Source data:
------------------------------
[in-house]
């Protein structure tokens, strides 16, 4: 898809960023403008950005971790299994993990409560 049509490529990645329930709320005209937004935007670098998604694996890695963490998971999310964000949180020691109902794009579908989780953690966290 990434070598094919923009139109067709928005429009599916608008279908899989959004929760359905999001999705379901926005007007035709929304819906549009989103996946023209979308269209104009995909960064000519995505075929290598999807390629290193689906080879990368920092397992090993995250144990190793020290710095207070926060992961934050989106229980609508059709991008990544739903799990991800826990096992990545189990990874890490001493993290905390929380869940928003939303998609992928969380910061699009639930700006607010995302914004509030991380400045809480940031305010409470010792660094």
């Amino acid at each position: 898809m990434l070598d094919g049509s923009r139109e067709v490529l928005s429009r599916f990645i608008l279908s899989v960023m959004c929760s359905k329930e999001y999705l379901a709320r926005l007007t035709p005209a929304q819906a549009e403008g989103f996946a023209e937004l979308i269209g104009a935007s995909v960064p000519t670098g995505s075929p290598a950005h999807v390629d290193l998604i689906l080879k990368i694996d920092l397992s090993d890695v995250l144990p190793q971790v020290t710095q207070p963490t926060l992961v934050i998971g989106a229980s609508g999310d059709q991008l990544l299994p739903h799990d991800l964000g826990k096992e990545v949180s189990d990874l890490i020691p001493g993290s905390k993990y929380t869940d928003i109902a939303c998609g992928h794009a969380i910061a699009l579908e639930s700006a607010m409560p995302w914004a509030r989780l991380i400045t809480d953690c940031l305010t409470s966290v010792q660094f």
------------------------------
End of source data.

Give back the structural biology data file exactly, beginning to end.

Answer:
[in-house]
């Protein structure tokens, strides 16, 4: 898809960023403008950005971790299994993990409560 049509490529990645329930709320005209937004935007670098998604694996890695963490998971999310964000949180020691109902794009579908989780953690966290 990434070598094919923009139109067709928005429009599916608008279908899989959004929760359905999001999705379901926005007007035709929304819906549009989103996946023209979308269209104009995909960064000519995505075929290598999807390629290193689906080879990368920092397992090993995250144990190793020290710095207070926060992961934050989106229980609508059709991008990544739903799990991800826990096992990545189990990874890490001493993290905390929380869940928003939303998609992928969380910061699009639930700006607010995302914004509030991380400045809480940031305010409470010792660094």
């Amino acid at each position: 898809m990434l070598d094919g049509s923009r139109e067709v490529l928005s429009r599916f990645i608008l279908s899989v960023m959004c929760s359905k329930e999001y999705l379901a709320r926005l007007t035709p005209a929304q819906a549009e403008g989103f996946a023209e937004l979308i269209g104009a935007s995909v960064p000519t670098g995505s075929p290598a950005h999807v390629d290193l998604i689906l080879k990368i694996d920092l397992s090993d890695v995250l144990p190793q971790v020290t710095q207070p963490t926060l992961v934050i998971g989106a229980s609508g999310d059709q991008l990544l299994p739903h799990d991800l964000g826990k096992e990545v949180s189990d990874l890490i020691p001493g993290s905390k993990y929380t869940d928003i109902a939303c998609g992928h794009a969380i910061a699009l579908e639930s700006a607010m409560p995302w914004a509030r989780l991380i400045t809480d953690c940031l305010t409470s966290v010792q660094f």